- Häftad (Paperback / softback)
- Antal sidor
- Stephen F. Austin State University Press
- 20 black & white photographs
- 234 x 165 x 19 mm
- Antal komponenter
- 453 g
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Idols, Icons, and Illusions
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1: A Night to Remember (1958) Directed by Roy Ward Baker Adapted from Walter Lord's book by Eric Ambler James Cameron's Titanic (1997) might have had better special effects (change that; it had incredible effects), but its gooey teen romance front story pales next to this painstakingly exact adaptation of Walter Lord's classic account of the tragic 1912 sinking of the opulent ocean liner on her maiden voyage. It's a stirring and ultimately moving account of grace under pressure, of human hubris and waste, of heroism and infuriating indifference. Cameron caught some of it, but Night is wholly dedicated to it and it still stands as a textbook example of how to do it right. POST SANDY THOUGHTS: 7 DISASTER FILMS DONE RIGHT November 12, 2012 The gray rolling seas thundered through the forest of pilings under the piers, sometimes cresting enough to send a geyser of wind-whipped froth up onto the decking. Other places, the dark water poured through the gaps the wind and tide had eaten through the dunes and poured into the beach town streets. It pulled boats large and small from their moorings in the lagoon marinas and piled them like a child's toys up on the land. Some in apartment buildings would tell of the cars in their ground level garages floating against each other like bathtub playthings. But there was nothing childlike in the way the sea took away entire houses, and made seaside villages look like an extension of the ocean.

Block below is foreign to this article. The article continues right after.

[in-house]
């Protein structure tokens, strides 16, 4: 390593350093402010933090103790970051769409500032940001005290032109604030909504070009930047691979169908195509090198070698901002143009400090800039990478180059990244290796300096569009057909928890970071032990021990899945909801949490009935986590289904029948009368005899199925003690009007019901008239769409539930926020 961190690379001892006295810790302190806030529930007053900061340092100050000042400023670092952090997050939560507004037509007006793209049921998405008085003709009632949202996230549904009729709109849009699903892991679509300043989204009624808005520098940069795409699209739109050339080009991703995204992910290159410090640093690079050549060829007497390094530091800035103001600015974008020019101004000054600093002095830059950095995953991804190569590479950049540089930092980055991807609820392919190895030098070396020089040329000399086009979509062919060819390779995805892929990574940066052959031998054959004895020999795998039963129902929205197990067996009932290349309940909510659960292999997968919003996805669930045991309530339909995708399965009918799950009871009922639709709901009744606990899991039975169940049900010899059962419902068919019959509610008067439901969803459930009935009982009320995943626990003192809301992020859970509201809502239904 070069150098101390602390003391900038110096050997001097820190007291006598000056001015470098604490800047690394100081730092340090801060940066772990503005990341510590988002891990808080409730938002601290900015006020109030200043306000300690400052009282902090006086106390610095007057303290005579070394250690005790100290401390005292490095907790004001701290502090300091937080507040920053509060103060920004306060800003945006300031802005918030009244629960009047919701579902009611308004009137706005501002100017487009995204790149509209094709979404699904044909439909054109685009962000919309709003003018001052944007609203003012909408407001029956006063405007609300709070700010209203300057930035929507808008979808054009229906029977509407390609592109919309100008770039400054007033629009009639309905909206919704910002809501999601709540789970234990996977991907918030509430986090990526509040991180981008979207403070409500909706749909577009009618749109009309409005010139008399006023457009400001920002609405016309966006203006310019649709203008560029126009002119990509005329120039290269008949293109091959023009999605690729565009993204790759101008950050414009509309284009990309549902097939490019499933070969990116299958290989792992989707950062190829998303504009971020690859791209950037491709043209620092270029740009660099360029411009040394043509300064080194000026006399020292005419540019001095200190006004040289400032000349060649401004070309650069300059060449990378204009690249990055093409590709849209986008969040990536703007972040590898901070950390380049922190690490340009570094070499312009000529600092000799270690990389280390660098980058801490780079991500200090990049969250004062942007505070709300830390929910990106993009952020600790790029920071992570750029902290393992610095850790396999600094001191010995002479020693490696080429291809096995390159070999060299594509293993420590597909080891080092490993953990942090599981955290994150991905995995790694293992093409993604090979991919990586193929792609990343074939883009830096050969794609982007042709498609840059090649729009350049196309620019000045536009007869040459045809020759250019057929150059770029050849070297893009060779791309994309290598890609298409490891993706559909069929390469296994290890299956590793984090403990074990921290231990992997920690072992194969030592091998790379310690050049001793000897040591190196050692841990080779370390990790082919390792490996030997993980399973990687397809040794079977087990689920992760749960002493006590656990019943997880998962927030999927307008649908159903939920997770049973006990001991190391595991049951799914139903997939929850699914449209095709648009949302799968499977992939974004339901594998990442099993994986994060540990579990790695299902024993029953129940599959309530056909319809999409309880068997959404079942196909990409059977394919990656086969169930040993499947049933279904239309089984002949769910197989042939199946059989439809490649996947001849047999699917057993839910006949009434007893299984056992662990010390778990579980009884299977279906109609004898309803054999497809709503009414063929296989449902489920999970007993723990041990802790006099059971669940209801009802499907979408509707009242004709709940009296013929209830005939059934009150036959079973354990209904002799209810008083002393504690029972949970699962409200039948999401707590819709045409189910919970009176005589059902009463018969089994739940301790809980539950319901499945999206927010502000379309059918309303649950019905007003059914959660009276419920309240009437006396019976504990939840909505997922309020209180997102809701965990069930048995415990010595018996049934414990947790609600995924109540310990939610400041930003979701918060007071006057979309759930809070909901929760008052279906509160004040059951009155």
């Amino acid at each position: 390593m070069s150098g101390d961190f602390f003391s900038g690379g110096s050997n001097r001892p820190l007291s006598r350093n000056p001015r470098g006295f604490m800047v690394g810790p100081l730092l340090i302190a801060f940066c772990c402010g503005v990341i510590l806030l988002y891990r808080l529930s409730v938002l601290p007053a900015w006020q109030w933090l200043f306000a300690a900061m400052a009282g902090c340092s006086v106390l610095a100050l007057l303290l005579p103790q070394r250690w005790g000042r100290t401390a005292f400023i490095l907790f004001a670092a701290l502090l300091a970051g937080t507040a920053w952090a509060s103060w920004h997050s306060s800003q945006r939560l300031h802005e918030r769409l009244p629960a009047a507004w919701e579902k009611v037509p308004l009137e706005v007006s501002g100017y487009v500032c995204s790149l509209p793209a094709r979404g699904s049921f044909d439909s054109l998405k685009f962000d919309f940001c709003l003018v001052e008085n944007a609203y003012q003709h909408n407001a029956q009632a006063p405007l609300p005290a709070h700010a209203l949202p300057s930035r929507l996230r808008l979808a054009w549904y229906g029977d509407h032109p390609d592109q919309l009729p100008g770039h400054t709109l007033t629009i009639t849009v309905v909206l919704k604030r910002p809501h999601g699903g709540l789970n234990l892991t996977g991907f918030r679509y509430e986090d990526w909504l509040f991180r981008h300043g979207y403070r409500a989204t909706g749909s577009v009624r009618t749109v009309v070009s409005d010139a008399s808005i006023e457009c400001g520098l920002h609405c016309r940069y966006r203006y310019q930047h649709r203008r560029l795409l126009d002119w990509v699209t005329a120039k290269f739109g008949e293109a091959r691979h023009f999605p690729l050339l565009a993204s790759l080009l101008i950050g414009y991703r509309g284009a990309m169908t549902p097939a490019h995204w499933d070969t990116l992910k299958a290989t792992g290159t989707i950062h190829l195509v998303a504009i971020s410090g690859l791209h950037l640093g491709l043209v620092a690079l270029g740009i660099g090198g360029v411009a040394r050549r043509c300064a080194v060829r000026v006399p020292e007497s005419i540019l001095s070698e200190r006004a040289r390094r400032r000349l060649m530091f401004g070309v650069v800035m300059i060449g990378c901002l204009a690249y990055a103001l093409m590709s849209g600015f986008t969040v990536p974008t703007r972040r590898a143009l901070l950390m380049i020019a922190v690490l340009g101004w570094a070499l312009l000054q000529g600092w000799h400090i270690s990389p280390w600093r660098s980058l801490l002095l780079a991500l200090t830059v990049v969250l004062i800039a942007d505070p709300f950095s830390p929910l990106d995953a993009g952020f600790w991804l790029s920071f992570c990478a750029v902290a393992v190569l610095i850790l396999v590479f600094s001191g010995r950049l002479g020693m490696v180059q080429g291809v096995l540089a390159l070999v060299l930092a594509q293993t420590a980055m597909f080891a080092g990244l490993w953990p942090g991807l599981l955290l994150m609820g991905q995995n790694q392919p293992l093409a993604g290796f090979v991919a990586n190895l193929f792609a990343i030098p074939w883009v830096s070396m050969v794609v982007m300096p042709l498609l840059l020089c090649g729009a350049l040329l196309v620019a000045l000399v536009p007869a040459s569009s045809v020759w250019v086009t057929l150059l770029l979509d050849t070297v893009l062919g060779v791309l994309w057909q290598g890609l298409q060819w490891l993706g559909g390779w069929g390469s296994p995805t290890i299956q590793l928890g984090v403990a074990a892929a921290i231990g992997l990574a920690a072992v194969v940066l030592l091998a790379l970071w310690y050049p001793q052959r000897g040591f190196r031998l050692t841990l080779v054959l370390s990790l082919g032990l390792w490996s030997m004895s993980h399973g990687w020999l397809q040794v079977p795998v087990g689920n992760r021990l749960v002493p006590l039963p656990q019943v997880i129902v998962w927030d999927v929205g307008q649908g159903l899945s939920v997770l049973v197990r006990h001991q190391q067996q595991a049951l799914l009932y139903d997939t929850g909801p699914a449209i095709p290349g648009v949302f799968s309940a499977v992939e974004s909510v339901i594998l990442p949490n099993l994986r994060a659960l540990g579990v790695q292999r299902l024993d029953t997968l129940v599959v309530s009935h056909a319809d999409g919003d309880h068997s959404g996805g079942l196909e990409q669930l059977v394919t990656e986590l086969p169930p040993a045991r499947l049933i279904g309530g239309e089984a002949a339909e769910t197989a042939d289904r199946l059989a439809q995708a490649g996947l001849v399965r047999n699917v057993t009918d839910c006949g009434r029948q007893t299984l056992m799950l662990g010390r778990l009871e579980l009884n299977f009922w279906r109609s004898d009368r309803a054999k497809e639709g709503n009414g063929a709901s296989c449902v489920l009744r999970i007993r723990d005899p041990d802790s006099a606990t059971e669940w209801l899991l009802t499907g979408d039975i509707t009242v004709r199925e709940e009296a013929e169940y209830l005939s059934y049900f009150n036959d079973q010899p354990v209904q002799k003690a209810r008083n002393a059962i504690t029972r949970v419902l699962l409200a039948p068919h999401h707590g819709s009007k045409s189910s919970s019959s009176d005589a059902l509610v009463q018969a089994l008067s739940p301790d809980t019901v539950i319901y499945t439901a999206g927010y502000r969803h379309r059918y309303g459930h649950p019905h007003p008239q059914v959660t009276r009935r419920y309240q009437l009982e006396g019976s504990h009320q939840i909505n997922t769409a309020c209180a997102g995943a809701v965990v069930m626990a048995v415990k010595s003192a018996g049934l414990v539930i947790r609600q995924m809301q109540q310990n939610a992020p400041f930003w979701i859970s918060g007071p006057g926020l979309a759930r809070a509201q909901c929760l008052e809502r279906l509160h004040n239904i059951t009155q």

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Bill Mesce, Jr. is a screenwriter, playwright, and author of fiction and nonfiction. He spent 27 years in the corporate communications area of pay-TV giant Home Box Office and is currently and adjunct instructor at several colleges and universities in his native New Jersey, USA. From August 2010 to February 2014, he regularly wrote about film and television for the award winning online magazine Sound on Sight, which is where these pieces first appeared.